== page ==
Stray Hydrogen Atoms Become Deadly for Starships Traveling At Light Speed

You guys put up shields, right?

The USS Enterprise

Flagship of the FederationKreg Steppe via Flickr CC by SA 2.0

Science fiction writers may have to rethink how their starship crews survive travel near or beyond the speed of light. Even the occasional hydrogen atom floating in the interstellar void would become a lethal radiation beam that would kill human crews in mere seconds and destroy a spacecraft's electronics, New Scientist reports.

Just a few stray wisps of hydrogen gas -- fewer than two hydrogen atoms per cubic centimeter on average -- would translate into 7 teraelectron volts for a starship crew traveling at 99.999998 percent of the speed of light. That's as much fun for humans as standing in front of the proton beam created by the Large Hadron Collider, according to William Edelstein, a physicist at Johns Hopkins University.

Edelstein added that the radiation dose would reach 10,000 sieverts within a second; the fatal radiation dose for humans is just 6 sieverts. He predicted that any extraterrestrials who might have created starships capable of such high speeds might have died upon their inaugural voyages, and New Scientist adds a preliminary funeral note for Kirk, Spock and the rest of Star Trek's USS Enterprise crew traveling at warp speeds.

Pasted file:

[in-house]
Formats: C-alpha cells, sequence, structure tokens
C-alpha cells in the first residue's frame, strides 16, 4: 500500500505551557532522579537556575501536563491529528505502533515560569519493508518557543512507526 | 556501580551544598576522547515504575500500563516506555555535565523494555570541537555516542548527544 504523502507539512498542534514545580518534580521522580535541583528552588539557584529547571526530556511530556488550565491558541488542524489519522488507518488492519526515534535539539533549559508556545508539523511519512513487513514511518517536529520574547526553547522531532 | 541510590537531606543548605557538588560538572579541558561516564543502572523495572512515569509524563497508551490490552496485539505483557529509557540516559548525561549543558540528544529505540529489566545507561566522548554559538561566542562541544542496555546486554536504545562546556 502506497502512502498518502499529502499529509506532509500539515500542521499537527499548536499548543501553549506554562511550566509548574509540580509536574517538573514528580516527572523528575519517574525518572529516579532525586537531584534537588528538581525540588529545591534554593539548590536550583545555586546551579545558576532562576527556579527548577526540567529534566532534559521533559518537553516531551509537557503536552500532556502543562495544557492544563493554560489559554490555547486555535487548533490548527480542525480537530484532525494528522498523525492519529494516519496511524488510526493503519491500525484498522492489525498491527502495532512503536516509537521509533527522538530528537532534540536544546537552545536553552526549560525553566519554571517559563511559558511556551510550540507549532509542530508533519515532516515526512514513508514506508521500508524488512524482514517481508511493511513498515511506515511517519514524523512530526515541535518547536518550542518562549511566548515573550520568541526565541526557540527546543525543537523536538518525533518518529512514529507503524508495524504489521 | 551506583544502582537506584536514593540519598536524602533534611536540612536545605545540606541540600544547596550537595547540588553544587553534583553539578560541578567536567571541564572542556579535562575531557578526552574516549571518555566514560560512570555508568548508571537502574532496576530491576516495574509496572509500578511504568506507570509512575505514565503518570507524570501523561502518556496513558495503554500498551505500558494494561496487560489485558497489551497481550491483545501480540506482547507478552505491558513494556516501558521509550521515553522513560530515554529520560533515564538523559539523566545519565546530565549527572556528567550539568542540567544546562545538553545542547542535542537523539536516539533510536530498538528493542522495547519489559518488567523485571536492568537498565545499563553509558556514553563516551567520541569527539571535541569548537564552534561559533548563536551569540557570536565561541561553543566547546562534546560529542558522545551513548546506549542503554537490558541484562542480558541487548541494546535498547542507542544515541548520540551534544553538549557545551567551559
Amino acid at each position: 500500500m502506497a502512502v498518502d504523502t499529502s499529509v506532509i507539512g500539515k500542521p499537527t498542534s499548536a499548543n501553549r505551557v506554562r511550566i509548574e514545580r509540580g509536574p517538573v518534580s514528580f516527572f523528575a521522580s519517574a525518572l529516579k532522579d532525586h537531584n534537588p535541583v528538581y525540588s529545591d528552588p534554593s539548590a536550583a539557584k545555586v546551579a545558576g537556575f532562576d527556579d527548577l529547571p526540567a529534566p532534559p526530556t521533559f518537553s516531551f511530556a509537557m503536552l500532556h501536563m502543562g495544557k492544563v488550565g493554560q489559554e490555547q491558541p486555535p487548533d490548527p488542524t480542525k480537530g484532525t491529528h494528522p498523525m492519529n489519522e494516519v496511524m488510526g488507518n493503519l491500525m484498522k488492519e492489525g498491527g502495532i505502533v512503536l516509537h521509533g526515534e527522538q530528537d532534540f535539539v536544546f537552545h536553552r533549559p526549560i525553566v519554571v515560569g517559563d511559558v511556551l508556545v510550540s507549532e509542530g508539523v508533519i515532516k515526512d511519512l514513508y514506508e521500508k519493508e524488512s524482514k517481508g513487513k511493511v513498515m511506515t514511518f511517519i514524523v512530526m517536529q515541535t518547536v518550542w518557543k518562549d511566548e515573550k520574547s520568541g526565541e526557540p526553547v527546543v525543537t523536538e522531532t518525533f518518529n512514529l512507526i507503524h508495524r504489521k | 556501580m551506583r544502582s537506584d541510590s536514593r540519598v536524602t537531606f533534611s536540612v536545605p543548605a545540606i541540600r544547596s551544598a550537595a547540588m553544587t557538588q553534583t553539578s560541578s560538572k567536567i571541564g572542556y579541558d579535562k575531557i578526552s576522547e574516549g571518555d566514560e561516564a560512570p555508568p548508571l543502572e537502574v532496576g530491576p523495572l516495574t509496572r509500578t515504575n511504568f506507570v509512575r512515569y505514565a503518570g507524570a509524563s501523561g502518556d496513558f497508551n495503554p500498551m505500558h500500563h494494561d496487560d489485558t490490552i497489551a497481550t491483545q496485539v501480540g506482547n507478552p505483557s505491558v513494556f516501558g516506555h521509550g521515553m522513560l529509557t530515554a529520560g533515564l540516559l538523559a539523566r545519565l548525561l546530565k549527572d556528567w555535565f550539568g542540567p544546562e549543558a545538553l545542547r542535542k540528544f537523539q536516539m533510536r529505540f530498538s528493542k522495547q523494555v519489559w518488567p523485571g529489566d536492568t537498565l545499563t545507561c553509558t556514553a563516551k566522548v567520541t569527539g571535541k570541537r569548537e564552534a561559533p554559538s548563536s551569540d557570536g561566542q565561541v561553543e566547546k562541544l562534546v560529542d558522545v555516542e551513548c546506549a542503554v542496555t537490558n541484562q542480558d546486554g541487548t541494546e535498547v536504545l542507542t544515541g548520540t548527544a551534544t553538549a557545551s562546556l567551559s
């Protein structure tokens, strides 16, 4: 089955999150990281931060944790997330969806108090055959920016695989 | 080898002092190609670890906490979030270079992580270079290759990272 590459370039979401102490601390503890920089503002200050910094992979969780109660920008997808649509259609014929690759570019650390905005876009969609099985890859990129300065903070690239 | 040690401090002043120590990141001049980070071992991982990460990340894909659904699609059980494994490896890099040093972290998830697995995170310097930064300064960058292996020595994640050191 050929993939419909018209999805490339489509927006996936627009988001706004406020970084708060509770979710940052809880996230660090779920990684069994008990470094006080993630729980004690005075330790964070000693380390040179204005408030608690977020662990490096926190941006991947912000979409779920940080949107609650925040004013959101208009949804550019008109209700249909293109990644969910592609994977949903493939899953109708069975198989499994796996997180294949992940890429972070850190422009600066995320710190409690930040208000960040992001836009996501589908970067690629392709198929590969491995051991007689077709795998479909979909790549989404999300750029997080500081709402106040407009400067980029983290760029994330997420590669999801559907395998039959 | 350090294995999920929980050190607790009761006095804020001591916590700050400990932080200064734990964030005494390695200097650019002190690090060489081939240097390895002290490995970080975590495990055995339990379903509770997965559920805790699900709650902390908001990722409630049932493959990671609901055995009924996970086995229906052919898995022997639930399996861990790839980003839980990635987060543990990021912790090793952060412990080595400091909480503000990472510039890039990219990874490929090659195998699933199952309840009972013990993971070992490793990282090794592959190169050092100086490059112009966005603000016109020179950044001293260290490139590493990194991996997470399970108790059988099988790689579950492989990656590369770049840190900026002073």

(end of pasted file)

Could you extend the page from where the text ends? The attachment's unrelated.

But hold on a second. The warp speed concept of Star Trek supposedly involves manipulating space-time, so that the actual starship travels in a bubble of normal space-time. The USS Enterprise also had deflector shields that could shrug off photon torpedoes, never mind some measly hydrogen atoms.

See, we knew that science fiction could imagineer us out of that pickle. Hopefully some of our early shield technology might translate into the more robust version by the time humans become true interstellar spacefarers.